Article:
The United States has a limited number of these weapons, and officials have said that the rest of their ATACMS arsenal is reserved for contingency plans should the United States fight a war with Russia, North Korea or China.

Officials have also signaled that additional ATACMS could be provided to Ukraine as soon as the weapons’ replacements, called Precision Strike Missiles, begin to enter the Pentagon’s inventory.

On Wednesday, a spokesman for Lockheed Martin, the manufacturer of both missiles, said the company delivered the first four operational Precision Strike Missiles to the U.S. Army last year. A $220 million contract signed in March will provide the U.S. Army with more, though it was not immediately apparent how many that would buy.

The exact number of weapons the Pentagon has sent to Kyiv from its stockpiles is also unclear.

The last time the Defense Department updated the number of 155-millimeter artillery shells it had provided to Ukraine was in May, when it said that more than 2 million such projectiles had been sent so far. Each of the 17 aid packages announced for Ukraine since then have included 155-millimeter ammunition.

But sending more weapons to Ukraine depends on more than political will. The United States also has had to accelerate the production of the munitions Ukraine most needs to meet its demand.

In the United States, making artillery ammunition takes several weeks, as heavy steel bars are forged into empty projectiles in Scranton, Pa., then shipped to rural Iowa, where they are filled with explosives and prepared for delivery.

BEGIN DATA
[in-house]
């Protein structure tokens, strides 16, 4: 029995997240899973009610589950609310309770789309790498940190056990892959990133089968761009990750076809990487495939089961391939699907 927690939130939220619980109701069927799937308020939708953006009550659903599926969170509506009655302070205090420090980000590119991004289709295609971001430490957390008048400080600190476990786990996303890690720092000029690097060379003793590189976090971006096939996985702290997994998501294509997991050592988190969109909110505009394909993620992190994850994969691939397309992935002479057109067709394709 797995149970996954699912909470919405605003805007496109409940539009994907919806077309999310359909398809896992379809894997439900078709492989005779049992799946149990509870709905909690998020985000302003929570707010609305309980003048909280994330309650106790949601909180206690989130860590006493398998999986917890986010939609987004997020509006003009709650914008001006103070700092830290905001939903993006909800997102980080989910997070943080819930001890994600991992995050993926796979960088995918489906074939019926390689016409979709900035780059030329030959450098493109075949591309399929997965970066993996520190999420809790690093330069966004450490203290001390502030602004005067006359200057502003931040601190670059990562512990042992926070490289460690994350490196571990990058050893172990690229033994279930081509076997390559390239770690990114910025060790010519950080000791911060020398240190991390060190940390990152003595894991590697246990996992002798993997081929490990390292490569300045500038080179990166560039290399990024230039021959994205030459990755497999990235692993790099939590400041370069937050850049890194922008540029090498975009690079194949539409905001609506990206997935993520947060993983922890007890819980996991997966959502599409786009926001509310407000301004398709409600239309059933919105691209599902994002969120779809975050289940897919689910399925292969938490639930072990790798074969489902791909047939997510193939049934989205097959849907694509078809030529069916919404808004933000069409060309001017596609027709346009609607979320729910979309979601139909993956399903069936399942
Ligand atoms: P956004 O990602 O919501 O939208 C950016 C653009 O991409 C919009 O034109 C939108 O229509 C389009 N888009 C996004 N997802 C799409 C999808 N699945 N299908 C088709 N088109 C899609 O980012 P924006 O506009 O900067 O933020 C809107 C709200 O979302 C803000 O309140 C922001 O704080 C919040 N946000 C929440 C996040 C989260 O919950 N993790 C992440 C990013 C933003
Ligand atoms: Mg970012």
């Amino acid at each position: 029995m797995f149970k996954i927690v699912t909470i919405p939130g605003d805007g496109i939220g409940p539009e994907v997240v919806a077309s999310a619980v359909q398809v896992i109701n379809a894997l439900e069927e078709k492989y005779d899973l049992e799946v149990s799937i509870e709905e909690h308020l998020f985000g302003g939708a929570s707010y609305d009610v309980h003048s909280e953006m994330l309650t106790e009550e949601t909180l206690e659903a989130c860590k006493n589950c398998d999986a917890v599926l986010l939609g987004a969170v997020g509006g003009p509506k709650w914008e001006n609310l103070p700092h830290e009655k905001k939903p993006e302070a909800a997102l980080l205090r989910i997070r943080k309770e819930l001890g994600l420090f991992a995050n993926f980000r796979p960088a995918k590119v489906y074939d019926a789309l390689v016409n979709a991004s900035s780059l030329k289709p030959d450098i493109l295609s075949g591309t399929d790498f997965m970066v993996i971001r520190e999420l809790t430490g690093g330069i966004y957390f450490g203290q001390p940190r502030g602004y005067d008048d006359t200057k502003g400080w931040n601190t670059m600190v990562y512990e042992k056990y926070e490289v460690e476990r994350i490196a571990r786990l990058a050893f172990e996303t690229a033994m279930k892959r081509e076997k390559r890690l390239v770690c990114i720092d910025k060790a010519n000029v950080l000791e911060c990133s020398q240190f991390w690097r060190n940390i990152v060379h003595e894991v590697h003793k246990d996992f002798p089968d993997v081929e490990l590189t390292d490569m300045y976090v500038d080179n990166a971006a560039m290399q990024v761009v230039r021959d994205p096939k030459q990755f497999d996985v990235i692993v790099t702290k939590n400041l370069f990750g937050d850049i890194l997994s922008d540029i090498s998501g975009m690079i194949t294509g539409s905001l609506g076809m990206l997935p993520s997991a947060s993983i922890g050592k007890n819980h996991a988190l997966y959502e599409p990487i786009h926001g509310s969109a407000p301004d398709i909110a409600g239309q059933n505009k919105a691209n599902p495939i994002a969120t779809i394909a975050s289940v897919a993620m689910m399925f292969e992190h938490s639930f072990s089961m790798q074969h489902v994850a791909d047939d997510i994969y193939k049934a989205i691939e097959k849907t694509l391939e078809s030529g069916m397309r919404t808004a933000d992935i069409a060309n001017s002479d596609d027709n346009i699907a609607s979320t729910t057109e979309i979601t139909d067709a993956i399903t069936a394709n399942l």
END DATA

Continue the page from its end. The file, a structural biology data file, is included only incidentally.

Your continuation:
General Dynamics, which operates the Pennsylvania factory, is opening a new factory to make metal shell bodies outside Dallas to help increase total numbers of completed shells. The Army says it makes about 30,000 of the high-explosive shells each month, up from about 14,000 per month before Russia’s full-scale invasion of Ukraine.

The Army’s goal is to produce 100,000 155-millimeter artillery projectiles per month by 2025.

The United States is not alone in providing military aid to Kyiv.

Since April 2022, Defense Secretary Lloyd J. Austin III has convened meetings of the Ukraine Defense Contact Group roughly every month. The participants have included NATO nations, several of the United States’ major non-NATO allies and at least two South American nations that previously purchased arms from the Soviet Union and Russia.

The group solicits requests directly from Ukrainian military and civilian leadership.

After a virtual meeting of NATO defense ministers on Friday, Jens Stoltenberg, the alliance’s secretary general, said Germany would deliver an additional Patriot air-defense missile system to Ukraine along with about $4.3 billion in military support from the Netherlands among other aid from NATO members.

“Ukraine is using the weapons we provide to destroy Russian combat capabilities,” Mr. Stoltenberg said in a statement. “This makes us all safer.”

“So support to Ukraine is not charity,” he added. “It is an investment in our security.”

Robert Jimison and Helene Cooper contributed reporting.

#Billion #Ukraine #War #Aid #Buy

About The Author

Leave a Reply

Your email address will not be published. Required fields are marked *